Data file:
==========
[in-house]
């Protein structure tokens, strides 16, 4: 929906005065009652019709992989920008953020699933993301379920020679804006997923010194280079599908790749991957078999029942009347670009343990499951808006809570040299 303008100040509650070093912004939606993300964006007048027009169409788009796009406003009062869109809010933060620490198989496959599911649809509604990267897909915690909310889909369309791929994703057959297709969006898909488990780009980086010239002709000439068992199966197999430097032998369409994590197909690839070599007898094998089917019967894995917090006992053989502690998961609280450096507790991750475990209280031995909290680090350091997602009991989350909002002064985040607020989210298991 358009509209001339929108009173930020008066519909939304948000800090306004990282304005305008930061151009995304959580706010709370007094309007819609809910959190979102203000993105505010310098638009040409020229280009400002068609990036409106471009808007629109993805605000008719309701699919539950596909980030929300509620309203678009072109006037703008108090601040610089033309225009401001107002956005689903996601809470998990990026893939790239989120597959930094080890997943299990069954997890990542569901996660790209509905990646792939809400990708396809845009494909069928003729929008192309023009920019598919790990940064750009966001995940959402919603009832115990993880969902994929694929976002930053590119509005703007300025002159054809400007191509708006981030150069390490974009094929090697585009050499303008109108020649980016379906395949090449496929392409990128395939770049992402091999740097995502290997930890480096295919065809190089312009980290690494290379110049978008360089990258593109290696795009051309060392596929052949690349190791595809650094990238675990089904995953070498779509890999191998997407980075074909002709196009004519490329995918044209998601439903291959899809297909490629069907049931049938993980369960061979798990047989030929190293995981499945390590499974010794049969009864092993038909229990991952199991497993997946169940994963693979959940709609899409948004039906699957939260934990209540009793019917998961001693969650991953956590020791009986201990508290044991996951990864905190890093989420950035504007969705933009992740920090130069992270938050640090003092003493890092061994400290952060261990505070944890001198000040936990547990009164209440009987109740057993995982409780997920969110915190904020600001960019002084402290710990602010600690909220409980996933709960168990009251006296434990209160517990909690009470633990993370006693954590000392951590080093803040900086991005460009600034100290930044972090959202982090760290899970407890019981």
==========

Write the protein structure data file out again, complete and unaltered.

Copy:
[in-house]
């Protein structure tokens, strides 16, 4: 929906005065009652019709992989920008953020699933993301379920020679804006997923010194280079599908790749991957078999029942009347670009343990499951808006809570040299 303008100040509650070093912004939606993300964006007048027009169409788009796009406003009062869109809010933060620490198989496959599911649809509604990267897909915690909310889909369309791929994703057959297709969006898909488990780009980086010239002709000439068992199966197999430097032998369409994590197909690839070599007898094998089917019967894995917090006992053989502690998961609280450096507790991750475990209280031995909290680090350091997602009991989350909002002064985040607020989210298991 358009509209001339929108009173930020008066519909939304948000800090306004990282304005305008930061151009995304959580706010709370007094309007819609809910959190979102203000993105505010310098638009040409020229280009400002068609990036409106471009808007629109993805605000008719309701699919539950596909980030929300509620309203678009072109006037703008108090601040610089033309225009401001107002956005689903996601809470998990990026893939790239989120597959930094080890997943299990069954997890990542569901996660790209509905990646792939809400990708396809845009494909069928003729929008192309023009920019598919790990940064750009966001995940959402919603009832115990993880969902994929694929976002930053590119509005703007300025002159054809400007191509708006981030150069390490974009094929090697585009050499303008109108020649980016379906395949090449496929392409990128395939770049992402091999740097995502290997930890480096295919065809190089312009980290690494290379110049978008360089990258593109290696795009051309060392596929052949690349190791595809650094990238675990089904995953070498779509890999191998997407980075074909002709196009004519490329995918044209998601439903291959899809297909490629069907049931049938993980369960061979798990047989030929190293995981499945390590499974010794049969009864092993038909229990991952199991497993997946169940994963693979959940709609899409948004039906699957939260934990209540009793019917998961001693969650991953956590020791009986201990508290044991996951990864905190890093989420950035504007969705933009992740920090130069992270938050640090003092003493890092061994400290952060261990505070944890001198000040936990547990009164209440009987109740057993995982409780997920969110915190904020600001960019002084402290710990602010600690909220409980996933709960168990009251006296434990209160517990909690009470633990993370006693954590000392951590080093803040900086991005460009600034100290930044972090959202982090760290899970407890019981």